Tag Archives: In Memoriam

David Shepard: A Lion (1940 – 2017)

I heard last week that my friend David Shepard was in the hospital with pneumonia again, but not to let word get around. Yesterday I learned he was, in fact, in the hospital with stage four cancer and had been taken off life support. This morning I learned he had passed on. My last letter arrived too late.

No obituary can detail all of David’s achievements. Most film scholars and collectors know him from his days at the American Film Institute or Blackhawk Films, through which he saved and preserved countless films. A later generation knew David through the laserdiscs, DVDs, and Blu-rays he produced under his Film Preservation Associates banner and released through Image Entertainment, Lobster, Kino, and Flicker Alley. But how many know that David also worked briefly for the Director’s Guild of America, through which he arranged campus appearances for a vanishing generation of film pioneers like Henry King? How many knew he was also a voting member of the Academy of Motion Picture Arts and Sciences?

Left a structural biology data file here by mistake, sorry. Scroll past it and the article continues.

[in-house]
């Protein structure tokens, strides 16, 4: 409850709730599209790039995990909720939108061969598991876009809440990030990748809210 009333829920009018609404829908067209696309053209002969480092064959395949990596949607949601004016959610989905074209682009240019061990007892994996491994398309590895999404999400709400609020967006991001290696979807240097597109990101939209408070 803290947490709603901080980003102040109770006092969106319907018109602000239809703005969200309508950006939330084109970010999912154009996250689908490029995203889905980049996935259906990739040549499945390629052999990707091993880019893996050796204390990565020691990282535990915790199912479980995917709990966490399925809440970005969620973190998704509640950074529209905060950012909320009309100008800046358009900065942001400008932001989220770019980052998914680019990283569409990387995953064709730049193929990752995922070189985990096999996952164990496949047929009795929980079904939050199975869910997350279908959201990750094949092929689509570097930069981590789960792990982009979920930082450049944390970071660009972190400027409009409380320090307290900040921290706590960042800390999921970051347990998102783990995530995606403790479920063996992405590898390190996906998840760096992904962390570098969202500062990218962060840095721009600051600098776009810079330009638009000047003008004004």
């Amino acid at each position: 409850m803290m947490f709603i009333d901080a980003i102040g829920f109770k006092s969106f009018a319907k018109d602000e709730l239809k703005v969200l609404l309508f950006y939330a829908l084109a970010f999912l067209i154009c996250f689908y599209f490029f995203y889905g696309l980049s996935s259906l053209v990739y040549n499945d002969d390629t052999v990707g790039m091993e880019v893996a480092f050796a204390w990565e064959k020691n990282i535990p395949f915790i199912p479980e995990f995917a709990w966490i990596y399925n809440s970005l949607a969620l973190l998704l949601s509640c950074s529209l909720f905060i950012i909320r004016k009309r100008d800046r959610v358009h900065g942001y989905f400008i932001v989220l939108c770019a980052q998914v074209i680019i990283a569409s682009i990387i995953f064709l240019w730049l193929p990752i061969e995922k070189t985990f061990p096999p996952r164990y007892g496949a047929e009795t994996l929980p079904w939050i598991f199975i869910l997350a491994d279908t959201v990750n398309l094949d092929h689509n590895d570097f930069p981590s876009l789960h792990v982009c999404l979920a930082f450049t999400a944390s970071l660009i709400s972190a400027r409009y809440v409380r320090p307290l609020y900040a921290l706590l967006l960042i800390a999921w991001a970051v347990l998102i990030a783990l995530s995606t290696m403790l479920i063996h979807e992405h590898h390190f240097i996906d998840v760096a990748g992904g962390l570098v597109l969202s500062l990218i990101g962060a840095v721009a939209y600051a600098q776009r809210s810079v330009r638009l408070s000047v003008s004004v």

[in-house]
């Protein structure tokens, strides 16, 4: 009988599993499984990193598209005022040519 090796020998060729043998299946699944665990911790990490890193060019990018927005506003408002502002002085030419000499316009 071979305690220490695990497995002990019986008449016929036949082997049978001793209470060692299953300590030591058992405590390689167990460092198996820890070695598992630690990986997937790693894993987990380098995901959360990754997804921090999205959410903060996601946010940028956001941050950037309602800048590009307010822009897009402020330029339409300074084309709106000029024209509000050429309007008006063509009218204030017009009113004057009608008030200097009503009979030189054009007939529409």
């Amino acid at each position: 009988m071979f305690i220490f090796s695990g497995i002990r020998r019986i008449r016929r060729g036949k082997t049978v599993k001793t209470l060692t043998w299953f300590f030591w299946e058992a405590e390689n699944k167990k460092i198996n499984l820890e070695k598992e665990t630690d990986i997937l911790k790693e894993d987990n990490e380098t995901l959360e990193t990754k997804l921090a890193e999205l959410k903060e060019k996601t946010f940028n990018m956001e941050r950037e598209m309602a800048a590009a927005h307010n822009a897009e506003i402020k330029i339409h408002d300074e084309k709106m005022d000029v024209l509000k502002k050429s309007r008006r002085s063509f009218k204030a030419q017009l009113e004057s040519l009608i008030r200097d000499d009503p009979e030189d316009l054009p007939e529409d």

I interviewed David five years ago for this blog, and that conversation should serve as a modest introduction for those who knew never him. In the very least, it should give you a sense of David’s droll, old-fashioned verbal gentility. I guarantee that no one else working in the home entertainment business would ever describe a successful release as “selling like hamburgers.” Continue reading

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What Reanimated Russian Dog Heads Can Teach Us About Programming: The Legacy of Amos Vogel (1921-2012)

Last week’s news of Amos Vogel’s death, at 91, brought the expected—and deserved—tributes for the enormous influence of two ventures that he co-founded: Cinema 16, the New York-based film society that ran from 1947 to 1963, and the New York Film Festival, which Vogel programmed from 1963 to 1968.  (In these ventures, equal credit must go, respectively, to Amos’s partner Marcia Vogel and the critic/curator Richard Roud, both deceased.) The lineup of filmmakers whose work Vogel introduced to New York audiences is certainly imposing: Polanski, Ozu, Brakhage, Anger, Cassavetes, Bresson, Resnais, Rivette, Varda, Naruse. The list could go on. Continue reading

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